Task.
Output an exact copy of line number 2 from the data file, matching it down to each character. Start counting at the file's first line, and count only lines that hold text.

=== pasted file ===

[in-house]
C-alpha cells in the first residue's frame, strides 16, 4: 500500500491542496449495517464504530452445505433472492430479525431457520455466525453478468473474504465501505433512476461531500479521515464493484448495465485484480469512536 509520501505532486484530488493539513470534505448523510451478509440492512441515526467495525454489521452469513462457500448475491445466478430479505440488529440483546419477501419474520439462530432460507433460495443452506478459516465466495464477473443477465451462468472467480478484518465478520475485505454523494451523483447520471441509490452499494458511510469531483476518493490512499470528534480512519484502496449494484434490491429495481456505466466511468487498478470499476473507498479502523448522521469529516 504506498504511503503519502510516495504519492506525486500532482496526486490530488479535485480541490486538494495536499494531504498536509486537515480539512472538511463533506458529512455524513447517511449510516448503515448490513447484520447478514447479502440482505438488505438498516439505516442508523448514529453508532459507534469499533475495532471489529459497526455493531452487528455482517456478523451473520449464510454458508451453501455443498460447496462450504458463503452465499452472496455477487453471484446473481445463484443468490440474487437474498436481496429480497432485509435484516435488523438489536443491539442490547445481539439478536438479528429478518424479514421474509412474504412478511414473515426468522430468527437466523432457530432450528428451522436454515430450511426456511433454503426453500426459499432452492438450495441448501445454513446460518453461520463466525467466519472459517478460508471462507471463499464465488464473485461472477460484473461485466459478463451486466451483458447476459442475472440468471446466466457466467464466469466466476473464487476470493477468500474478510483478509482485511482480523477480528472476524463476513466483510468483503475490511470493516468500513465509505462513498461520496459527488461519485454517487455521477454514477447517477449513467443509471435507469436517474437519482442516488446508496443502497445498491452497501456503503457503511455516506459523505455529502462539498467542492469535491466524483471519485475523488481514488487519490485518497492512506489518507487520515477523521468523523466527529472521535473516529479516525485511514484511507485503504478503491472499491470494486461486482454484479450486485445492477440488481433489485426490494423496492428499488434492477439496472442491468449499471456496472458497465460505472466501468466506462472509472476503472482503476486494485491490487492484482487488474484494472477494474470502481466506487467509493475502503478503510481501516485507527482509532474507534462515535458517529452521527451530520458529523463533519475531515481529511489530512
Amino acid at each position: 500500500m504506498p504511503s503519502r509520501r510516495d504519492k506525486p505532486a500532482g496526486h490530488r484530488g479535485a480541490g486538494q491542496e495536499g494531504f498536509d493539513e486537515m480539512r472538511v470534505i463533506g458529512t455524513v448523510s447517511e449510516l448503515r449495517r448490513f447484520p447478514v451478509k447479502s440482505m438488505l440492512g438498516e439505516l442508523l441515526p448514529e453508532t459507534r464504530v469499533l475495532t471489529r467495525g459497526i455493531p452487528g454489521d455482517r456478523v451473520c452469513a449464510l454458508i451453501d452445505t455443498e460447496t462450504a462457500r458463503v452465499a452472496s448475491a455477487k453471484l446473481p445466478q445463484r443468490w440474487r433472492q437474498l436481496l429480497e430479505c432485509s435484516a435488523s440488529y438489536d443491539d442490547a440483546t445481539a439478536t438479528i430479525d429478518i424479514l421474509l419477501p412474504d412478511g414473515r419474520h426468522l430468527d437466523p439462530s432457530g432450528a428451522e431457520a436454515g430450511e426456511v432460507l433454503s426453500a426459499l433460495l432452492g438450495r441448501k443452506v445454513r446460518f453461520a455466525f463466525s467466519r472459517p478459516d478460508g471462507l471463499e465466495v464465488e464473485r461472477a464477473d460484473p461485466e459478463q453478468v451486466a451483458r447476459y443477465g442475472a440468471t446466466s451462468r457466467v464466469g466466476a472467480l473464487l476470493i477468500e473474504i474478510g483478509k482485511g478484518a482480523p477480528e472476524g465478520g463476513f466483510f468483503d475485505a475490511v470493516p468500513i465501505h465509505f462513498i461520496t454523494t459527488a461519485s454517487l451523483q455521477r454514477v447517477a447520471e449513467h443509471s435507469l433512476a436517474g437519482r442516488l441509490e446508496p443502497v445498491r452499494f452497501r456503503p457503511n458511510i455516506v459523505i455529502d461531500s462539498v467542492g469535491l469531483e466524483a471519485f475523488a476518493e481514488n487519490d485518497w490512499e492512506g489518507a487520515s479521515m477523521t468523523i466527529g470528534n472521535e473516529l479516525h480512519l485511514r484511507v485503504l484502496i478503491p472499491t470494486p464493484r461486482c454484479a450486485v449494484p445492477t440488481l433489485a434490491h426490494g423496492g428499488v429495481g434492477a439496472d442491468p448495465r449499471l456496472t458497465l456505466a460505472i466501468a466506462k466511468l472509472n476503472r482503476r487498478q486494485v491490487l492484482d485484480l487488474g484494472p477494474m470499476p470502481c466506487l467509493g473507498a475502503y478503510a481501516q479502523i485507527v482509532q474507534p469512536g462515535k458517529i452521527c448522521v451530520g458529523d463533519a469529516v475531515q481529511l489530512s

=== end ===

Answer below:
C-alpha cells in the first residue's frame, strides 16, 4: 500500500491542496449495517464504530452445505433472492430479525431457520455466525453478468473474504465501505433512476461531500479521515464493484448495465485484480469512536 509520501505532486484530488493539513470534505448523510451478509440492512441515526467495525454489521452469513462457500448475491445466478430479505440488529440483546419477501419474520439462530432460507433460495443452506478459516465466495464477473443477465451462468472467480478484518465478520475485505454523494451523483447520471441509490452499494458511510469531483476518493490512499470528534480512519484502496449494484434490491429495481456505466466511468487498478470499476473507498479502523448522521469529516 504506498504511503503519502510516495504519492506525486500532482496526486490530488479535485480541490486538494495536499494531504498536509486537515480539512472538511463533506458529512455524513447517511449510516448503515448490513447484520447478514447479502440482505438488505438498516439505516442508523448514529453508532459507534469499533475495532471489529459497526455493531452487528455482517456478523451473520449464510454458508451453501455443498460447496462450504458463503452465499452472496455477487453471484446473481445463484443468490440474487437474498436481496429480497432485509435484516435488523438489536443491539442490547445481539439478536438479528429478518424479514421474509412474504412478511414473515426468522430468527437466523432457530432450528428451522436454515430450511426456511433454503426453500426459499432452492438450495441448501445454513446460518453461520463466525467466519472459517478460508471462507471463499464465488464473485461472477460484473461485466459478463451486466451483458447476459442475472440468471446466466457466467464466469466466476473464487476470493477468500474478510483478509482485511482480523477480528472476524463476513466483510468483503475490511470493516468500513465509505462513498461520496459527488461519485454517487455521477454514477447517477449513467443509471435507469436517474437519482442516488446508496443502497445498491452497501456503503457503511455516506459523505455529502462539498467542492469535491466524483471519485475523488481514488487519490485518497492512506489518507487520515477523521468523523466527529472521535473516529479516525485511514484511507485503504478503491472499491470494486461486482454484479450486485445492477440488481433489485426490494423496492428499488434492477439496472442491468449499471456496472458497465460505472466501468466506462472509472476503472482503476486494485491490487492484482487488474484494472477494474470502481466506487467509493475502503478503510481501516485507527482509532474507534462515535458517529452521527451530520458529523463533519475531515481529511489530512